My inner brakes screech and my eyes bug out. What did he just say?
Michael continues, completely unaware that I’m beginning to panic. He is as somber as the guy on the commercials about erectile dysfunction.
“I’ve already spoken to your parents, and they’ve given me their full approval.” Michael reaches into his pocket and pulls out a box and sets it on the table.
I begin to choke. No, really, I lose all breath and cannot get it back. Michael’s loving expression turns into fear as he realizes that my gagging is not stopping. He stands up and pounds on my back. I’ve heard that pounding on the back is not really what you’re supposed to do when someone is choking, but it seems to knock some sense into me and I heave a breath that finally works.
“Are you all right?” Michael stands beside me and grabs my water glass. He looks so concerned; I want to cry.
I take a sip of water and concentrate on breathing.
Michael returns to his seat and tentatively takes my hands again.
“We’ll have quite a story to tell our children,” he attempts to joke, but it hangs in the air, flat.
“What do you say, Sparrow? Will you marry me?”
He has guts; I’ll give him that. Apparently, I was wrong about the patience.
He opens the ring box, and I stare at the gorgeous solitaire. I open my mouth to speak, but nothing comes out. I’m in shock.
A scene flashes through my head of me at eighty, mouth still hanging open and the nurse at the nursing home talking about me like I’m not there— “She hasn’t spoken for over sixty years!”
Going silent would certainly help keep me out of trouble. I wonder if my brain would keep functioning fully, though, if I went that long without speaking … that would be really hard.
After we sit there, looking at each other for an eternity, Michael finally says, “I’ve freaked you out, haven’t I.”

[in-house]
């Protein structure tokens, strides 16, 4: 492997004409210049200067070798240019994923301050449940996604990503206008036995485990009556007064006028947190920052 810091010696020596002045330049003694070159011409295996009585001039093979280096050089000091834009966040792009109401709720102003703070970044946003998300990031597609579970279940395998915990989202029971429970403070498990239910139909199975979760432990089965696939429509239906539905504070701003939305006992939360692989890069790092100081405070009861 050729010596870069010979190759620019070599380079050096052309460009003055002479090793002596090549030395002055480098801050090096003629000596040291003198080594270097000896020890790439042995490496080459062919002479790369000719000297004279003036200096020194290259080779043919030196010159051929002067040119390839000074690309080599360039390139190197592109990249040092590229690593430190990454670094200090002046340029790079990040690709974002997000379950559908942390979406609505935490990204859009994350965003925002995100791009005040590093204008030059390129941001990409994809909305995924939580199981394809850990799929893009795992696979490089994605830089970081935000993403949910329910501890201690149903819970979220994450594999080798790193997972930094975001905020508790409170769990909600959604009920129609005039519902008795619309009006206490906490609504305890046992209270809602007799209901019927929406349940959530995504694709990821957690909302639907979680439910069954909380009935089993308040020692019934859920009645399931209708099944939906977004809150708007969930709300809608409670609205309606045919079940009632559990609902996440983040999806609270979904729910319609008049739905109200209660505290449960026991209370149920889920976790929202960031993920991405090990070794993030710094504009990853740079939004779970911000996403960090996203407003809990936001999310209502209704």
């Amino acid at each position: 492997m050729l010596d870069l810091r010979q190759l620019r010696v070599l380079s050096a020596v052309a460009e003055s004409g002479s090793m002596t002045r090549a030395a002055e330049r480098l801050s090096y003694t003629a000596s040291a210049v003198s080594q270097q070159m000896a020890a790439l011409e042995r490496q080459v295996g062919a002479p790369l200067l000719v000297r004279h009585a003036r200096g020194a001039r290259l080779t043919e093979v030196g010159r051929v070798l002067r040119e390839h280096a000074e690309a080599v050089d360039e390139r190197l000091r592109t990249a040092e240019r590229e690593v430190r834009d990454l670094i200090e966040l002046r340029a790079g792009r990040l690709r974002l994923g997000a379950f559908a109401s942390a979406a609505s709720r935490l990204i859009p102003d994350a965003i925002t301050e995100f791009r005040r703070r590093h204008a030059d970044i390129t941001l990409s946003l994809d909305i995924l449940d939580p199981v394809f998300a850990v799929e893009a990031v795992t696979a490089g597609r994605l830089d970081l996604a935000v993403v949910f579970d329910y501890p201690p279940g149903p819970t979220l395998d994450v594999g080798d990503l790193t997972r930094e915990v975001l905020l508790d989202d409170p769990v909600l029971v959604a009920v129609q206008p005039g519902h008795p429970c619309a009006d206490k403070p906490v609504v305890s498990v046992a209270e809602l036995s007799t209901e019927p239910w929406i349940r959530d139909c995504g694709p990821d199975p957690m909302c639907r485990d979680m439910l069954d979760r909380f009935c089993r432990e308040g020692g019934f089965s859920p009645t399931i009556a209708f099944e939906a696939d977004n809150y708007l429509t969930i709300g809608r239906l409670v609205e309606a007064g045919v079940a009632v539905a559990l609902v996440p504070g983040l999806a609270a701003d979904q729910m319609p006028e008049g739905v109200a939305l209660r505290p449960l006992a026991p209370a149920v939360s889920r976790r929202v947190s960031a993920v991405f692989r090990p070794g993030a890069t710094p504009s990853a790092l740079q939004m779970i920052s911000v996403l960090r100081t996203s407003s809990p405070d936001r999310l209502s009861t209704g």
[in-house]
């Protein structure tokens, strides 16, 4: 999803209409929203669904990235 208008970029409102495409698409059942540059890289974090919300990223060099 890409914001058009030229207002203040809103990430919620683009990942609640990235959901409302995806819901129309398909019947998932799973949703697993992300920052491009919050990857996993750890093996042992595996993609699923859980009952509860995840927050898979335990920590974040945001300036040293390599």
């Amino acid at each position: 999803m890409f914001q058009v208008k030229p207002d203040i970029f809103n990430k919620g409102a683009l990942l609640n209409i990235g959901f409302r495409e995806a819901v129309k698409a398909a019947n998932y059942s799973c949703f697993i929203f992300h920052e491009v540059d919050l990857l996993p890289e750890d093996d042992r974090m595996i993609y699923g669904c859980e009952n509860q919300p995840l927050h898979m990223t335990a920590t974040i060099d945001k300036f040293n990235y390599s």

Uh yeah, I think. But the words still don’t come out. I also think, What the hell? But my mama taught me to not think things like that. So I’m conflicted, you see.
“Say something, Ro. Anything,” Michael urges.
I take another drink of water and finally put my head in my hands. Michael is saying something, but I’m not even hearing him. I just want to go home. This day needs to be done. It’s too much.
He clutches my arms and I lift my eyes to meet his.
“Michael…” I croak.
“Sparrow, just think about it…”
“Michael, what? I’m eighteen!” I shake my head at him.
“You’ll be nineteen before too long. Both our parents were married at nineteen. Look how they’ve made it. My parents only dated for six weeks and they just knew. I feel that way about you … we just fit.” His voice fades at the end.
He looks at me and wills me to say something.
“I did not see this coming, Michael. I don’t even know what to say. I’m going to NYU in a few weeks. I want to be able to concentrate on school and…”
“You can still do all of that. We’d just be engaged while you do that. Maybe get married in the summer? You’ll be going on twenty by then. And you could transfer to Stanford or Berkeley next year…” He gives his most charming smile, the one that usually wins me over.